It is totally "normal" when picking a prop for a diesel engine to do exactly as Felxofold suggests. You pick a propeller that allows the engine to turn its full rated RPM at full throttle. (which is where the engine power rating is specified). The way a propeller power curve is shaped, there is no advantage to operating the engine at its "maxiumum torque."
Most engine makers will insist on speed matching as part of the proper installation. In fact, Volvo does on their other engines. If you installed most marine diesel engines propped to run at 1500RPM below rating at full throttle, they would struggle, have significant maintenance issues, and have a shorter than expected lifespan.
With THIS engine in particular, Volvo did not insist. They even suggested in the engine manual that there are advantages to "over-propping" the engine and having it peak at lower RPM than its full rating. In fact you have to look really hard to even find Volvo mentioning the 4500 RPM number! I am not completely sure WHY Volvo felt this appropriate for this engine, but Amel took advantage of this flexibility in full throttle RPM, and propped it to full-throttle at about 3000RPM.
I think the history of this engine in Amels supports that decision. We do suffer from some issues (minor carbon build up in the turbo, and constant black soot on the hull) that come from it, but but they seem to have a long and relatively trouble free service life, as a rule. Mine just turned 8000 hours. If I figure 12,000 hours as a reasonable lifespan, that gives me another... 15 years :)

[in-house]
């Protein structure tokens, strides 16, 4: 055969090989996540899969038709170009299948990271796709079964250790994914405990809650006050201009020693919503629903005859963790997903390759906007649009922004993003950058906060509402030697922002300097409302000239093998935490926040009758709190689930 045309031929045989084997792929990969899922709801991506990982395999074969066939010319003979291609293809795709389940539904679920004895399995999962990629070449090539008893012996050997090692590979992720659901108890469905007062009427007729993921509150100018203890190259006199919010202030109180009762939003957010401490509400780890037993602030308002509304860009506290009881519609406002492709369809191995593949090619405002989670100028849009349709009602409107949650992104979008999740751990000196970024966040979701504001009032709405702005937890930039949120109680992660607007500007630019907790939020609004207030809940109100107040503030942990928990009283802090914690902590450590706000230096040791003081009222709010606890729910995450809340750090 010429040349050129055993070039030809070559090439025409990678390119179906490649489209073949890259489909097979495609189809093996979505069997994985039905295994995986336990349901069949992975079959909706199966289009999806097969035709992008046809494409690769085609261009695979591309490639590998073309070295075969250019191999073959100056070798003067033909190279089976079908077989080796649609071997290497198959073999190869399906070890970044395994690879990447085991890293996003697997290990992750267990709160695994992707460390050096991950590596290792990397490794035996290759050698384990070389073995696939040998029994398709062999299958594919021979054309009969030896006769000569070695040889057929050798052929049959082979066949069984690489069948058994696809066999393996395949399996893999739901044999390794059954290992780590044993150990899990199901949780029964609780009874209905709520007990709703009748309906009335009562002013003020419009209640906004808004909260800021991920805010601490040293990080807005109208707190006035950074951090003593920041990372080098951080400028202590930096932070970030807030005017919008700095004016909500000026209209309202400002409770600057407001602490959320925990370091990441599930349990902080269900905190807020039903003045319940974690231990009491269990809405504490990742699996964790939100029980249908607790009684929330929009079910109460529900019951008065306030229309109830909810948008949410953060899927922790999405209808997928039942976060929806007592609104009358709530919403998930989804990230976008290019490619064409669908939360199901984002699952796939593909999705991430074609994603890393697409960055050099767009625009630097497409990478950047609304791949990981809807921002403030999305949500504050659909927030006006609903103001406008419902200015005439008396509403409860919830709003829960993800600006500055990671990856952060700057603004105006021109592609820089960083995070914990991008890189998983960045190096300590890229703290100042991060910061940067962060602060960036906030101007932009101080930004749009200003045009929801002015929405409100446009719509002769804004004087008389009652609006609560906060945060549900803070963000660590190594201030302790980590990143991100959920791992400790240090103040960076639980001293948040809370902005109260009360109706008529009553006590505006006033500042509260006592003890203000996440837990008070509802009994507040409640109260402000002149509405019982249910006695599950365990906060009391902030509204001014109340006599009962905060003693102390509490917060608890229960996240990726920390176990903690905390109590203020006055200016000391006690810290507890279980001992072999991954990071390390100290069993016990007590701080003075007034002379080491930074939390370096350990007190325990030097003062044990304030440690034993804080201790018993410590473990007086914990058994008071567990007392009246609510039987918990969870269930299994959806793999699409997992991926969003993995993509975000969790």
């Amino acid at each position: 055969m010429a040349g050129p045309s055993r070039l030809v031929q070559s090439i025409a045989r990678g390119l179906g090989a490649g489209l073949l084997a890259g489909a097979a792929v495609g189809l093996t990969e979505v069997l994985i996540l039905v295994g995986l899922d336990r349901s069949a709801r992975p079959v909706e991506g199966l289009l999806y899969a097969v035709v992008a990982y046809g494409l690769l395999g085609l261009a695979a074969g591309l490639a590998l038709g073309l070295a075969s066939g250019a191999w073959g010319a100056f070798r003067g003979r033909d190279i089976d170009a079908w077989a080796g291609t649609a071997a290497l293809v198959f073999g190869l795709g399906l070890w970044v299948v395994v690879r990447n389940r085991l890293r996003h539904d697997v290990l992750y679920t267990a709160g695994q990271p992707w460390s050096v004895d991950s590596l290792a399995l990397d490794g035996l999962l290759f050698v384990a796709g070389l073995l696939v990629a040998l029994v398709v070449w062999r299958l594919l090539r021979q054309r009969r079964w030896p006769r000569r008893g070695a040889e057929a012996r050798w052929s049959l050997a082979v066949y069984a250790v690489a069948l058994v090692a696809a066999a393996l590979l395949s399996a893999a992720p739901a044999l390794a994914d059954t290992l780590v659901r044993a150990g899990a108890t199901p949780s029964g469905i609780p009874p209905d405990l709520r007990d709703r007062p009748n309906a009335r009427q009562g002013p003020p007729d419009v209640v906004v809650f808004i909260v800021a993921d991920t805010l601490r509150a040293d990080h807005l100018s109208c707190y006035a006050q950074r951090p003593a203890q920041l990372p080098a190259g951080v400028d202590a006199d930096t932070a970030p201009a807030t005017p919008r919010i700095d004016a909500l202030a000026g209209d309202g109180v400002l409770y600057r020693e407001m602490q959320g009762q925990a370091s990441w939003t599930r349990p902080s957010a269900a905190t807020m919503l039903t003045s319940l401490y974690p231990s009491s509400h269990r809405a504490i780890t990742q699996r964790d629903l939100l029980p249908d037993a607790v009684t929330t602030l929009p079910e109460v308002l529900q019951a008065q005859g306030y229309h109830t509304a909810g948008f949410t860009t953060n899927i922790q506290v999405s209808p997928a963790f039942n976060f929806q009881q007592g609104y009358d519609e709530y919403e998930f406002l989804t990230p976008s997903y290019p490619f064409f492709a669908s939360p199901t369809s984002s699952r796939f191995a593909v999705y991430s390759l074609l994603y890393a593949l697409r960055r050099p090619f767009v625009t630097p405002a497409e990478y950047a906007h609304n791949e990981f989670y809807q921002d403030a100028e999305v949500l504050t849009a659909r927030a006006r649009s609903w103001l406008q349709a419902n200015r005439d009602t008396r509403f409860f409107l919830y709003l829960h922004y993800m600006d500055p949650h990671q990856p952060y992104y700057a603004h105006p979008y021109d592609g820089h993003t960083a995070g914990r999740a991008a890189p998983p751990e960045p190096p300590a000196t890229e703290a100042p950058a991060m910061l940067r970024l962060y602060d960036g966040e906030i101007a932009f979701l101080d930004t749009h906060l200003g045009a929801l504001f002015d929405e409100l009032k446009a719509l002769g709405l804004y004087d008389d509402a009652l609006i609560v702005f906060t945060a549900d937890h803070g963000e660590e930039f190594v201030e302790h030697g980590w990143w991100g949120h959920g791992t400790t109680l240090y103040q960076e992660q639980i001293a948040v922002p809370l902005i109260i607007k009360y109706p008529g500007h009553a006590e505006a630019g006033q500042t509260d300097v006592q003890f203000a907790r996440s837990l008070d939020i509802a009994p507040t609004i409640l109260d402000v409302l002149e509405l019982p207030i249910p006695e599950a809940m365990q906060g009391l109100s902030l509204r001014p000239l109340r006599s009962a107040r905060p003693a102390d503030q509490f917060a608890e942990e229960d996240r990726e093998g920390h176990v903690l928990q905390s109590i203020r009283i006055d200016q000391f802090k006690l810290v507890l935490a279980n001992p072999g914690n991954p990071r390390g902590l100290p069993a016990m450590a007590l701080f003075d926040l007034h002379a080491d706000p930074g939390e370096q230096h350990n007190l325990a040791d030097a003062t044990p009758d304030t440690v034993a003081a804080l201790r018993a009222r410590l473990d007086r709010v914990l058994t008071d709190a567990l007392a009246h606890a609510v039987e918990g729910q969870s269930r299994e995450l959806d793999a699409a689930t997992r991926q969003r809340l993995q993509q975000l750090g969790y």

This is one of those places where someone coming from a long history with other boats looks at the Volvo installation in an Amel and decides right away that it is wrong... but it works exactly like it is supposed to.
My wild speculation with what happened on this engine, is that that Perkins specified the max RPM with an eye to the Automotive market. It was a popular engine in Land Rovers, among others. A redline RPM means something very different in an automobile, where running at maximum rated RPM is an unusual and short term event. (At least the way I drive.) In addition, automobile engines that last 5000 hours are the exception, not the rule.
In a marine installation, an engine operates very high up on its power curve--all the time. Volvo probably felt that operating the engine at 4500RPM continuously wasn't a good idea for service and longevity, but for some reason didn't want to change the injection pump to lower the peak RPM and HP rating of the engine. I suspect because they wanted to keep the 74HP rating as a sales tool--even if it was unrealistic for a typical marine installation.
Long and short of this is: Have flexofold specify a prop that will load your engine enough that it tops out at something between 2900 and 3300RPM. You'll motor at 8 knots (full throttle), and be happy.
Rock Sound Harbour, Eleuthera, Bahamas
---In amelyachtowners@..., <sailw32@...> wrote :
I had flexofold suggest a prop and pitch that would allow the engine reach its max rpm , in my case 4500 . I now just read on the Max prop website , that their prop would also allow the engine to reach full rpm ,"in flat water." I wrote back to Flexofold that this did not sound correct , as my fixed prop does not allow me to get beyond 3000, and I have not read about anyone else able to reach rpms that high. I would think reaching max torque would be the goal . Should a prop/ pitch allow an engine to obtain max rpms ? I don't know what to think or what is correct on this subject, and I may owe Flexofold a retraction.